For Those Who Stick Wires In Cakes

Decorating By Cakepro Updated 6 Apr 2016 , 10:46pm by WhiskandZest

Momof5kiddos Posted 20 Mar 2013 , 2:32pm
post #241 of 285

As everyone says, don't stick anything into the cake you would not eat :)

Babbo Posted 20 Mar 2013 , 2:44pm
post #242 of 285

Great Advice ;-)

edeweese Posted 4 Apr 2013 , 8:11pm
post #243 of 285

Thank you for your thread on the floral wire! I always wondered about putting wire into or even on a cake! I love the look it gives, "but how sturdy and how safe can it really be?", was my exact thoughts. Your idea for the straws is brilliant! You can go to your local Sam's Club or even speak with a grocery store owner/manager about ordering some from them (they usually have ordering quotas to meet each week and appreciate the customers who order in bulk for this reason!) My folks own a small store and I can tell you first hand, this is why you sometimes receive a discount for buying in bulk, it helps the owners so much! In fact, we try to order cases of grocery staples when we can!! Back to cake talk now, lol, The florist picks that someone else mentioned is another good and affordable idea if you had a good size cluster of wires. I am so inspired and ready to take on this decorating skill, now that I have found a better alternative to doing it!! Thank you so much again!!!!!!! :D

KarenK55 Posted 4 May 2013 , 2:56pm
post #244 of 285

thanks for the heads up.  Also great idea on the royal icing. Thank you.

Tammy Iacomella Posted 5 Jun 2013 , 7:34am
post #245 of 285

I whole heartedly agree. I have never placed wire into a cake. So dangerous, imagine if it was ingested. An easy way of anchoring flowers to a cake that are wired is to roll out a thin fondant disc and let dry overnight . Secure this to the cake with Royal Icing, then place an appropriately sized ball of fondant onto the disc and insert the wires into this , you will need to trim the wires to size. The wires never enter the cake and the arrangement can be removed prior to cutting the cake by running a knife gently between the surface of the cake and the fondant disc.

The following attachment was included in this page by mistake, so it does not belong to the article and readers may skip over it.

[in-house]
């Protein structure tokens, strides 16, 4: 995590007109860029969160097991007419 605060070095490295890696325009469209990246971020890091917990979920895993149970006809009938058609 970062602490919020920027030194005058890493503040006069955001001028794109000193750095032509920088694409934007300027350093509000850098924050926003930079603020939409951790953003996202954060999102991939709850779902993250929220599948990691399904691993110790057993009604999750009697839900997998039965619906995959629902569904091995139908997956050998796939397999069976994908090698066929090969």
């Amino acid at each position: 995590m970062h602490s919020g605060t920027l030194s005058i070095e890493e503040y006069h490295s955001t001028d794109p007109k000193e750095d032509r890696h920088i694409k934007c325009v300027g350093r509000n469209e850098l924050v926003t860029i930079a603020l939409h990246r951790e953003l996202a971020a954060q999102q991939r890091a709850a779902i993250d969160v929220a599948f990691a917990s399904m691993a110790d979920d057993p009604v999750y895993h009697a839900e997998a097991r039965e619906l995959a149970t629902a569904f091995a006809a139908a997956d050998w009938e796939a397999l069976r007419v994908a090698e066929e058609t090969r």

Novel-T Cakes Posted 5 Jun 2013 , 8:11am
post #246 of 285

AHear hear! It's a big no no here in Ireland too!

bakermaker Posted 5 Jun 2013 , 3:53pm
post #247 of 285

Here's my thought.I want EVERYTHING on my cake to be edible, so I don't really want to mess with wires, etc.

If you don't want to be able to eat your flowers, buy silk flowers!

Anyone agree?

SimplyIrresistibleXO Posted 5 Jun 2013 , 4:19pm
post #248 of 285

I usually don't post on here, mostly because I am busy as could be with business, but this caught my eye and may I say AMEN!!! Floral wires are NOT SAFE, oh and may I mention FEATHERS!? It seriously gets under my skin when I see pictures and even worse actual cakes by other 'bakers' who have shoved almost anything you can think of into a dessert to be fed to people! I don't think it is rocket science to come to the conclusion that if it is not something you can safely eat, you don't push it into, on top of or around a cake! So glad to see someone is speaking up about this potentially hazardous behavior! Just like the original post use poly dowels, straws, etc., things that are safe to touch food, the flowers and feathers and every thing else don't have to be done away with, just used in a proper manner. Thank you again for posting :)